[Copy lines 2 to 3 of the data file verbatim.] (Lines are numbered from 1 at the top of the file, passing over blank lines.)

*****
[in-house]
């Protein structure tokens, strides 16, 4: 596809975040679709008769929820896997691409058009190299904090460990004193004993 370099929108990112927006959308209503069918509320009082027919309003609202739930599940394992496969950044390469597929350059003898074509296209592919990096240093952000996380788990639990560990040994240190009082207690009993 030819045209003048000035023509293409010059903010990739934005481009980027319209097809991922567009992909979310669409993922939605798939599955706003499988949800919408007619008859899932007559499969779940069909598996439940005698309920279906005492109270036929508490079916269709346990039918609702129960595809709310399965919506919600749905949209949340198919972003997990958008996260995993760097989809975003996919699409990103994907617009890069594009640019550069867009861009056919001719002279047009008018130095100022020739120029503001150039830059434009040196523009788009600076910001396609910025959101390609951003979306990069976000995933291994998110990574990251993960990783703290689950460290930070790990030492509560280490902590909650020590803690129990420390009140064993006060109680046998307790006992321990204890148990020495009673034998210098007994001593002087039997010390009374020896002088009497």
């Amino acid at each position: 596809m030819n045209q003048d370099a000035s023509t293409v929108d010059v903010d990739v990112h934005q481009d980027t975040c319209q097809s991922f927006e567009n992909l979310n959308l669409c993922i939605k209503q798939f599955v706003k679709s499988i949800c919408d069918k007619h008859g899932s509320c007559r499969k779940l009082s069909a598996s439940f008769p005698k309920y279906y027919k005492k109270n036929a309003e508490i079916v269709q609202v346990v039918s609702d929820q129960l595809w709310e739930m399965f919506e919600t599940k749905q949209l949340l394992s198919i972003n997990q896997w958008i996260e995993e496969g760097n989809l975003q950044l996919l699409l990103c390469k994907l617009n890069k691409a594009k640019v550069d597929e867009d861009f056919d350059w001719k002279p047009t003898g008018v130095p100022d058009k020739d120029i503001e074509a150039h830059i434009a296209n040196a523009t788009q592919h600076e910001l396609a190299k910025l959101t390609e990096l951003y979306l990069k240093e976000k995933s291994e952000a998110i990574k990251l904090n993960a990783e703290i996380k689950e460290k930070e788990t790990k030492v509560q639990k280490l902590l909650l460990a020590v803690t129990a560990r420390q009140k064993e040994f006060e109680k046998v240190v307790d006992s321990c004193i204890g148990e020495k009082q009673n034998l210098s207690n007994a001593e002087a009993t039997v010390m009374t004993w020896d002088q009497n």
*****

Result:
């Protein structure tokens, strides 16, 4: 596809975040679709008769929820896997691409058009190299904090460990004193004993 370099929108990112927006959308209503069918509320009082027919309003609202739930599940394992496969950044390469597929350059003898074509296209592919990096240093952000996380788990639990560990040994240190009082207690009993 030819045209003048000035023509293409010059903010990739934005481009980027319209097809991922567009992909979310669409993922939605798939599955706003499988949800919408007619008859899932007559499969779940069909598996439940005698309920279906005492109270036929508490079916269709346990039918609702129960595809709310399965919506919600749905949209949340198919972003997990958008996260995993760097989809975003996919699409990103994907617009890069594009640019550069867009861009056919001719002279047009008018130095100022020739120029503001150039830059434009040196523009788009600076910001396609910025959101390609951003979306990069976000995933291994998110990574990251993960990783703290689950460290930070790990030492509560280490902590909650020590803690129990420390009140064993006060109680046998307790006992321990204890148990020495009673034998210098007994001593002087039997010390009374020896002088009497």
């Amino acid at each position: 596809m030819n045209q003048d370099a000035s023509t293409v929108d010059v903010d990739v990112h934005q481009d980027t975040c319209q097809s991922f927006e567009n992909l979310n959308l669409c993922i939605k209503q798939f599955v706003k679709s499988i949800c919408d069918k007619h008859g899932s509320c007559r499969k779940l009082s069909a598996s439940f008769p005698k309920y279906y027919k005492k109270n036929a309003e508490i079916v269709q609202v346990v039918s609702d929820q129960l595809w709310e739930m399965f919506e919600t599940k749905q949209l949340l394992s198919i972003n997990q896997w958008i996260e995993e496969g760097n989809l975003q950044l996919l699409l990103c390469k994907l617009n890069k691409a594009k640019v550069d597929e867009d861009f056919d350059w001719k002279p047009t003898g008018v130095p100022d058009k020739d120029i503001e074509a150039h830059i434009a296209n040196a523009t788009q592919h600076e910001l396609a190299k910025l959101t390609e990096l951003y979306l990069k240093e976000k995933s291994e952000a998110i990574k990251l904090n993960a990783e703290i996380k689950e460290k930070e788990t790990k030492v509560q639990k280490l902590l909650l460990a020590v803690t129990a560990r420390q009140k064993e040994f006060e109680k046998v240190v307790d006992s321990c004193i204890g148990e020495k009082q009673n034998l210098s207690n007994a001593e002087a009993t039997v010390m009374t004993w020896d002088q009497n």